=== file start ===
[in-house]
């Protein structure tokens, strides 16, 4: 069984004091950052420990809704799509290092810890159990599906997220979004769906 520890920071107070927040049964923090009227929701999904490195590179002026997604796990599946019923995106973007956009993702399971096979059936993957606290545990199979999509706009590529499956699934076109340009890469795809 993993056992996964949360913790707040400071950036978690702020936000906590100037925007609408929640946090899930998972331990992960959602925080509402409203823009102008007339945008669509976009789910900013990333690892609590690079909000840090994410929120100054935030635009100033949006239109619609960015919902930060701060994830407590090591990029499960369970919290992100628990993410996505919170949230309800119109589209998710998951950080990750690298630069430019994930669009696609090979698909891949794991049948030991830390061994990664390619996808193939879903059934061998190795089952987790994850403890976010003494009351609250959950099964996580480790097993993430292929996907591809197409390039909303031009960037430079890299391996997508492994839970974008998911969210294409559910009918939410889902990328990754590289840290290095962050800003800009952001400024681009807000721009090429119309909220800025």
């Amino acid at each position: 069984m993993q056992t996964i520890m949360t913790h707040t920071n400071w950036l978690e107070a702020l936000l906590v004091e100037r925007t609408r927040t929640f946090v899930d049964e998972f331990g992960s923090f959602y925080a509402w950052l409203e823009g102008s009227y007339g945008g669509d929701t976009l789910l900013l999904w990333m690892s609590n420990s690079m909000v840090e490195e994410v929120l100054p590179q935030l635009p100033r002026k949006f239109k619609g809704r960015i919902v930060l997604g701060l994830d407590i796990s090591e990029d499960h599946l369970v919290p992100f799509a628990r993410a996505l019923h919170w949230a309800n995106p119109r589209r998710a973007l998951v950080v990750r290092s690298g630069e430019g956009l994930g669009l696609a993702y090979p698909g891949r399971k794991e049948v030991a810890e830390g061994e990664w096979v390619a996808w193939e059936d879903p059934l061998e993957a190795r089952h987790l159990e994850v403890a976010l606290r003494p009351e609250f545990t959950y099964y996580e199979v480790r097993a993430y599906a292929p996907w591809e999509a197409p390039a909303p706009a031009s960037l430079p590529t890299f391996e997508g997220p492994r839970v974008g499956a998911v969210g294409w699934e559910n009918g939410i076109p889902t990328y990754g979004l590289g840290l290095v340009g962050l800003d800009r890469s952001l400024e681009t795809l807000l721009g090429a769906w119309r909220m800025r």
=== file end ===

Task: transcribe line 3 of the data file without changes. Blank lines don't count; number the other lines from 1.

């Amino acid at each position: 069984m993993q056992t996964i520890m949360t913790h707040t920071n400071w950036l978690e107070a702020l936000l906590v004091e100037r925007t609408r927040t929640f946090v899930d049964e998972f331990g992960s923090f959602y925080a509402w950052l409203e823009g102008s009227y007339g945008g669509d929701t976009l789910l900013l999904w990333m690892s609590n420990s690079m909000v840090e490195e994410v929120l100054p590179q935030l635009p100033r002026k949006f239109k619609g809704r960015i919902v930060l997604g701060l994830d407590i796990s090591e990029d499960h599946l369970v919290p992100f799509a628990r993410a996505l019923h919170w949230a309800n995106p119109r589209r998710a973007l998951v950080v990750r290092s690298g630069e430019g956009l994930g669009l696609a993702y090979p698909g891949r399971k794991e049948v030991a810890e830390g061994e990664w096979v390619a996808w193939e059936d879903p059934l061998e993957a190795r089952h987790l159990e994850v403890a976010l606290r003494p009351e609250f545990t959950y099964y996580e199979v480790r097993a993430y599906a292929p996907w591809e999509a197409p390039a909303p706009a031009s960037l430079p590529t890299f391996e997508g997220p492994r839970v974008g499956a998911v969210g294409w699934e559910n009918g939410i076109p889902t990328y990754g979004l590289g840290l290095v340009g962050l800003d800009r890469s952001l400024e681009t795809l807000l721009g090429a769906w119309r909220m800025r």